Mediative Urbanisms a Big Success

IHNA and Urban Design Studio hosted the last public display at this location of Mediative Urbanisms’ International Design Competition entries on Friday, February 5 during the First Friday Trolley Hop.
In spite of the bad weather, the event was attended by 25 – 30 people. And although a panel of experts has already officially judged the contest and awarded the prizes, we afforded the visitors an opportunity to vote for the “People’s Choice” design. Once again, Patrick Piuma, Director of the Urban Design Studio, went “above and beyond” for us and created a computerized voting system for tallying the People’s Choice ballots. The People’s Choice winners were:
  • First Place (tie) – 106/conFluence, 119/Louisville Railroad District
  • Second Place (tie) – 109/Beargrass Bike Park, 128/Beargrass Grown
  • Third Place (tie) – 100/Walk the Line, 110/A Scenic Walkway Between City and Nature
While IHNA hopes to display the entries in the future at another location, plans have not yet been finalized. Any future plans will be announced in our Newsletter and on IHNA’s website. In the mean time, you can view the entries online by visiting and clicking on the Mediative Urbanisms link at the top. Pictures from the event is also available (see below).
This event has been a tremendous success and has brought visibility to Irish Hill. We could not, however, have done it without Urban Design Studio and Director Patrick Piuma, who so graciously offered us space and welcomed the display, making these incredible entries available to the public.

Last Chance to see Mediative Urbanisms

The Irish Hill Neighborhood Association is thankful for the residents and interested people who came to our January Neighborhood Meeting.  You comments were recorded and will be compiled with others we have received.  Thanks too go out to Patrick Piuma, Director of the Urban Design Studio, for staying late so we could have the event.

Did you miss it?  Don’t worry — here’s one last opportunity for you to see the entries and have provide some input:

The Irish Hill neighborhood association

Along with

The Urban Design Studio

Would like to invite you to view

“Mediative Urbanisms: An Open Call”

Friday, February 5, 2010

5:00 – 8:00 PM

Urban Design Studio

507 South 3rd Street

The display of the Mediative Urbanisms’ International Design Competition sponsored by IHNA will be open to the public during the First Friday Trolley Hop.  Please stop by UDS and witness the possibilities, then vote for your favorite design.

Irish Hill Neighborhood Association, or call 502.905.4342

For more information about the Urban Design Studio, contact or call 502.587.7015.
This will be your last chance to see the display for a while, as they will be taken down by the end of February.

January 2010 Neighborhood Meeting

Residents, property and business owners, and friends of Irish Hill are invited to a special night at the Urban Design Studio.

Neighborhood Presentation of the
Mediative Urbanism Entries
Urban Design Studio507 S Third St, 40202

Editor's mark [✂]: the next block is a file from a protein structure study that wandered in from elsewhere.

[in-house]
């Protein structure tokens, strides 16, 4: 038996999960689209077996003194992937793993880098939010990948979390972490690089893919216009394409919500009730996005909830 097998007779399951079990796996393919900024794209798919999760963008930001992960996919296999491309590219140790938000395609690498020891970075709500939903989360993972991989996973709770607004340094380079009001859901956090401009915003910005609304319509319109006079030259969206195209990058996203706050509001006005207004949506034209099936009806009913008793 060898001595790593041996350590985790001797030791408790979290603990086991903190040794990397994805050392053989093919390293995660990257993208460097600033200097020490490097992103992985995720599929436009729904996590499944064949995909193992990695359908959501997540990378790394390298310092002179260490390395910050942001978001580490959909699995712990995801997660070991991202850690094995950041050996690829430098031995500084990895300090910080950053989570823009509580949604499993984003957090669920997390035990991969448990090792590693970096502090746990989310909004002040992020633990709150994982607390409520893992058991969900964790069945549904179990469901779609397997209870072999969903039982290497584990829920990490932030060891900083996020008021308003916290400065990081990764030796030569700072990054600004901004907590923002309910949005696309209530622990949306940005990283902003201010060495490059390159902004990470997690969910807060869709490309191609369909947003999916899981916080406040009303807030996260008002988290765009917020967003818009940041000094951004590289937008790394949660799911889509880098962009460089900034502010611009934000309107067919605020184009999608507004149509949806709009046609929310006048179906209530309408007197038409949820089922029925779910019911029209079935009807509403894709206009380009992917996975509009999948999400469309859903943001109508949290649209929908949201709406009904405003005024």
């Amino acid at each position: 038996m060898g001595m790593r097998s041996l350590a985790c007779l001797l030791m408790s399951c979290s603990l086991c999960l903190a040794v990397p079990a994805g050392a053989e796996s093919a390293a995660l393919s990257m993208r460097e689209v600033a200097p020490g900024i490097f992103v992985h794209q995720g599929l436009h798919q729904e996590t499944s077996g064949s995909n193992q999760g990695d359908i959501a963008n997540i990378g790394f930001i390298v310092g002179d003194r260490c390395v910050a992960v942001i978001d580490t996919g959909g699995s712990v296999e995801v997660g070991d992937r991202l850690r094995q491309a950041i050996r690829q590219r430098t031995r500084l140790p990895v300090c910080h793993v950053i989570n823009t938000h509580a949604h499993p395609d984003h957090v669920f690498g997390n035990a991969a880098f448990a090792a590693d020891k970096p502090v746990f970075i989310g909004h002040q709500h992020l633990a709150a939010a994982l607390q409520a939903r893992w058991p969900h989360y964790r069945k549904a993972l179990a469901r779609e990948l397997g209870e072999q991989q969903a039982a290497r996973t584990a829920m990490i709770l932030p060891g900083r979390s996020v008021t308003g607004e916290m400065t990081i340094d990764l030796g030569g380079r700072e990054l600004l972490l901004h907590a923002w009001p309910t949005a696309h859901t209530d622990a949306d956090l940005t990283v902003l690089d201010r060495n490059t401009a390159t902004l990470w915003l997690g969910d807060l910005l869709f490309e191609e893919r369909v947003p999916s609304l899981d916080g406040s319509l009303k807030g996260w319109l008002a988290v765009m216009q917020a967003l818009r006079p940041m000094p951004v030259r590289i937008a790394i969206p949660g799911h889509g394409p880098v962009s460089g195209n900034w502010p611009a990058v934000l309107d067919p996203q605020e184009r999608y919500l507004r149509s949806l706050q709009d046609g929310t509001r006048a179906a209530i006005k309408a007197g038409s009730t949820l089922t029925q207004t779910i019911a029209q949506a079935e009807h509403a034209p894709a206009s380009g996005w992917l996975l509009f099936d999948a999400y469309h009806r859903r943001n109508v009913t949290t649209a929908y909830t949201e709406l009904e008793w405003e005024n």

January 20, 2010 – 6:30pm to 8:00pm

For those who have not yet had the opportunity to see the entries from our design contest, IHNA invites you to the UDS to see the display.  Our January Neighborhood Meeting will take place during this event.

If you have any questions or concerns, please contact the Irish Hill Neighborhood Association by email

Irish Hill’s International Design Competition on display


Irish Hill Neighborhood Association


The Irish Hill Neighborhood Association exhibits entries to
International Design Competition

The Irish Hill Neighborhood Association is pleased to announce the display of the Mediative Urbanisms competition boards at the Urban Design Studio.  First prize, as selected by a five member jury, was a concept submitted by a team from Paris, France titled “A Scenic Walkway.”  All 20 entries can actually be seen at the Urban Design Studio for an undetermined amount of time or on the IHNA website,

Mediative Urbanisms
, an international open ideas competition, was created to encourage critical thinking for a 30-acre post-industrial site located on Lexington Road, Louisville, KY…and it was SUCCESSFUL! IHNA now invites the public to witness the excitement of the possibilities for the site through the eyes of urban designers, architects, landscape designers, artists and creative citizens.

Frequently playing  hosts to planning and design charettes and discussion forums that help increase the level of public involvement, the Urban Design Studio (UDS) is the perfect venue to house the display.  The gallery space is open to the public Monday – Friday from 10AM – 4PM or by appointment with an IHNA representative.  UDS is located at 507 S. 3rd Street.  For more information about the Urban Design Studio, contact or call 502.587.7015.

If you would like more information on the Mediative Urbanisms competition or to schedule an appointment with an IHNA representative, contact Chandler Bainter at irishhill@techemail or call, 905.4342.

Mediative Urbanisms Online Gallery – Now Available